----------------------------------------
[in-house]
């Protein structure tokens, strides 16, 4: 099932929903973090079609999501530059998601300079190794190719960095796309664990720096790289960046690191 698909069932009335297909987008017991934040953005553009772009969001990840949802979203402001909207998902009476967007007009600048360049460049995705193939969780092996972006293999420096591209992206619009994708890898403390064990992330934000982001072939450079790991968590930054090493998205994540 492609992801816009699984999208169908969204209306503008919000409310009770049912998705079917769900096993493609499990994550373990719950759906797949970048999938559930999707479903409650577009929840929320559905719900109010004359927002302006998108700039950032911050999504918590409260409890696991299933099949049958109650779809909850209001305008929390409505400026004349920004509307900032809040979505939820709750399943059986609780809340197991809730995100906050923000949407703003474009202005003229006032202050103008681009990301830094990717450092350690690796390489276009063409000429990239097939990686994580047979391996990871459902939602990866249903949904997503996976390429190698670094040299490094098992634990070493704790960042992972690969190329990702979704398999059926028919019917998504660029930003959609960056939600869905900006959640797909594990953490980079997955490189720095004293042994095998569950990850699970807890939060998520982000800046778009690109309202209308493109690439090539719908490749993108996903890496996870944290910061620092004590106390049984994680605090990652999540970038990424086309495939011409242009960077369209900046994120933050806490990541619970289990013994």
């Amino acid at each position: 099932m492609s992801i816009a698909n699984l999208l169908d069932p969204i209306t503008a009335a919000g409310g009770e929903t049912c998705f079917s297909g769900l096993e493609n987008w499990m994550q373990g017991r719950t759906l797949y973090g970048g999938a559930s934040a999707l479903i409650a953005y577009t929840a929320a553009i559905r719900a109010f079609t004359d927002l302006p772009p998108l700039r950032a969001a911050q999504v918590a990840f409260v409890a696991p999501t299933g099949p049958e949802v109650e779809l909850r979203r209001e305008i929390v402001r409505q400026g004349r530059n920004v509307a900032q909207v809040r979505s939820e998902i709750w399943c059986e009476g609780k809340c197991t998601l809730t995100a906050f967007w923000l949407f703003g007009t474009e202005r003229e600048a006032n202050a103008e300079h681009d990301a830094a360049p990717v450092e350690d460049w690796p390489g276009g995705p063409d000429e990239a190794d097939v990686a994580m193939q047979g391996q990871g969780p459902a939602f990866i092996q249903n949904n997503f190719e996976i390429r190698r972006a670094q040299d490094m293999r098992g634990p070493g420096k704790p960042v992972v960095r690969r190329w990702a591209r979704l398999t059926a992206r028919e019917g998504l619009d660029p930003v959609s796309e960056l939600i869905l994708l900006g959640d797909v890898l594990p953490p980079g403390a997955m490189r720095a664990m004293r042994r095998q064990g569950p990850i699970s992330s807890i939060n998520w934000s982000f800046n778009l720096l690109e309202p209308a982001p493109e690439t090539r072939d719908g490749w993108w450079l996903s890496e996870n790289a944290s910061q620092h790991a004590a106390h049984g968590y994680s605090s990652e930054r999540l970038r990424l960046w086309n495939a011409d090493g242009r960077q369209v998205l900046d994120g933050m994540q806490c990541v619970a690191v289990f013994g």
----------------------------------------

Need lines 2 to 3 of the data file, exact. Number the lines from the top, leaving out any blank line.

């Protein structure tokens, strides 16, 4: 099932929903973090079609999501530059998601300079190794190719960095796309664990720096790289960046690191 698909069932009335297909987008017991934040953005553009772009969001990840949802979203402001909207998902009476967007007009600048360049460049995705193939969780092996972006293999420096591209992206619009994708890898403390064990992330934000982001072939450079790991968590930054090493998205994540 492609992801816009699984999208169908969204209306503008919000409310009770049912998705079917769900096993493609499990994550373990719950759906797949970048999938559930999707479903409650577009929840929320559905719900109010004359927002302006998108700039950032911050999504918590409260409890696991299933099949049958109650779809909850209001305008929390409505400026004349920004509307900032809040979505939820709750399943059986609780809340197991809730995100906050923000949407703003474009202005003229006032202050103008681009990301830094990717450092350690690796390489276009063409000429990239097939990686994580047979391996990871459902939602990866249903949904997503996976390429190698670094040299490094098992634990070493704790960042992972690969190329990702979704398999059926028919019917998504660029930003959609960056939600869905900006959640797909594990953490980079997955490189720095004293042994095998569950990850699970807890939060998520982000800046778009690109309202209308493109690439090539719908490749993108996903890496996870944290910061620092004590106390049984994680605090990652999540970038990424086309495939011409242009960077369209900046994120933050806490990541619970289990013994």
């Amino acid at each position: 099932m492609s992801i816009a698909n699984l999208l169908d069932p969204i209306t503008a009335a919000g409310g009770e929903t049912c998705f079917s297909g769900l096993e493609n987008w499990m994550q373990g017991r719950t759906l797949y973090g970048g999938a559930s934040a999707l479903i409650a953005y577009t929840a929320a553009i559905r719900a109010f079609t004359d927002l302006p772009p998108l700039r950032a969001a911050q999504v918590a990840f409260v409890a696991p999501t299933g099949p049958e949802v109650e779809l909850r979203r209001e305008i929390v402001r409505q400026g004349r530059n920004v509307a900032q909207v809040r979505s939820e998902i709750w399943c059986e009476g609780k809340c197991t998601l809730t995100a906050f967007w923000l949407f703003g007009t474009e202005r003229e600048a006032n202050a103008e300079h681009d990301a830094a360049p990717v450092e350690d460049w690796p390489g276009g995705p063409d000429e990239a190794d097939v990686a994580m193939q047979g391996q990871g969780p459902a939602f990866i092996q249903n949904n997503f190719e996976i390429r190698r972006a670094q040299d490094m293999r098992g634990p070493g420096k704790p960042v992972v960095r690969r190329w990702a591209r979704l398999t059926a992206r028919e019917g998504l619009d660029p930003v959609s796309e960056l939600i869905l994708l900006g959640d797909v890898l594990p953490p980079g403390a997955m490189r720095a664990m004293r042994r095998q064990g569950p990850i699970s992330s807890i939060n998520w934000s982000f800046n778009l720096l690109e309202p209308a982001p493109e690439t090539r072939d719908g490749w993108w450079l996903s890496e996870n790289a944290s910061q620092h790991a004590a106390h049984g968590y994680s605090s990652e930054r999540l970038r990424l960046w086309n495939a011409d090493g242009r960077q369209v998205l900046d994120g933050m994540q806490c990541v619970a690191v289990f013994g």